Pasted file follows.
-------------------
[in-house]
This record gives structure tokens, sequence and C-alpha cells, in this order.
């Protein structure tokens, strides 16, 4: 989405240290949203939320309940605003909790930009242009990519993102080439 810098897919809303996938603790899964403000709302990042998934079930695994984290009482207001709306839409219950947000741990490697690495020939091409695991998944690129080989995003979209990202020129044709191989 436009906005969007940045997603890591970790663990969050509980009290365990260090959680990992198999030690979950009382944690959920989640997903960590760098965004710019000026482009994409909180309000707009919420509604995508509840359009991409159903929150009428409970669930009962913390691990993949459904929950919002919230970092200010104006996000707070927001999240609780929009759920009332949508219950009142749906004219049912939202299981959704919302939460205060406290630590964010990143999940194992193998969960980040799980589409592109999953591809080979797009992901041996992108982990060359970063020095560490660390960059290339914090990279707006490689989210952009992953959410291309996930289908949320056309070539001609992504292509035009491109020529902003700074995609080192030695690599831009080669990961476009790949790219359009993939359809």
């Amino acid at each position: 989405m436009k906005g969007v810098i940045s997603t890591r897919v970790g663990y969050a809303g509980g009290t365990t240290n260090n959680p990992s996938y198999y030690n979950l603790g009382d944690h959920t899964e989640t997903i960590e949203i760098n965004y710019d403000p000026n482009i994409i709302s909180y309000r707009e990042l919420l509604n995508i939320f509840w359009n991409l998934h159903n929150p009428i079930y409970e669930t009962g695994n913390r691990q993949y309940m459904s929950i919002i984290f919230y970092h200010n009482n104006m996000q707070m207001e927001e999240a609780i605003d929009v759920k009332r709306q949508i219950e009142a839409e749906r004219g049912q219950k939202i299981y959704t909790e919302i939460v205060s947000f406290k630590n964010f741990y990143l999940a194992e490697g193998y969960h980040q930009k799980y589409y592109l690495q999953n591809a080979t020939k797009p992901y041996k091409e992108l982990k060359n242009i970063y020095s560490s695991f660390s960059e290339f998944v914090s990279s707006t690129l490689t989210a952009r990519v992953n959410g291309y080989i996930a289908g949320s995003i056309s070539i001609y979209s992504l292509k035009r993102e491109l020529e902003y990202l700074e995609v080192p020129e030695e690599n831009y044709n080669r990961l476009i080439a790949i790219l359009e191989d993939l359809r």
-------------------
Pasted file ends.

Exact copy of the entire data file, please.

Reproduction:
[in-house]
This record gives structure tokens, sequence and C-alpha cells, in this order.
């Protein structure tokens, strides 16, 4: 989405240290949203939320309940605003909790930009242009990519993102080439 810098897919809303996938603790899964403000709302990042998934079930695994984290009482207001709306839409219950947000741990490697690495020939091409695991998944690129080989995003979209990202020129044709191989 436009906005969007940045997603890591970790663990969050509980009290365990260090959680990992198999030690979950009382944690959920989640997903960590760098965004710019000026482009994409909180309000707009919420509604995508509840359009991409159903929150009428409970669930009962913390691990993949459904929950919002919230970092200010104006996000707070927001999240609780929009759920009332949508219950009142749906004219049912939202299981959704919302939460205060406290630590964010990143999940194992193998969960980040799980589409592109999953591809080979797009992901041996992108982990060359970063020095560490660390960059290339914090990279707006490689989210952009992953959410291309996930289908949320056309070539001609992504292509035009491109020529902003700074995609080192030695690599831009080669990961476009790949790219359009993939359809």
């Amino acid at each position: 989405m436009k906005g969007v810098i940045s997603t890591r897919v970790g663990y969050a809303g509980g009290t365990t240290n260090n959680p990992s996938y198999y030690n979950l603790g009382d944690h959920t899964e989640t997903i960590e949203i760098n965004y710019d403000p000026n482009i994409i709302s909180y309000r707009e990042l919420l509604n995508i939320f509840w359009n991409l998934h159903n929150p009428i079930y409970e669930t009962g695994n913390r691990q993949y309940m459904s929950i919002i984290f919230y970092h200010n009482n104006m996000q707070m207001e927001e999240a609780i605003d929009v759920k009332r709306q949508i219950e009142a839409e749906r004219g049912q219950k939202i299981y959704t909790e919302i939460v205060s947000f406290k630590n964010f741990y990143l999940a194992e490697g193998y969960h980040q930009k799980y589409y592109l690495q999953n591809a080979t020939k797009p992901y041996k091409e992108l982990k060359n242009i970063y020095s560490s695991f660390s960059e290339f998944v914090s990279s707006t690129l490689t989210a952009r990519v992953n959410g291309y080989i996930a289908g949320s995003i056309s070539i001609y979209s992504l292509k035009r993102e491109l020529e902003y990202l700074e995609v080192p020129e030695e690599n831009y044709n080669r990961l476009i080439a790949i790219l359009e191989d993939l359809r």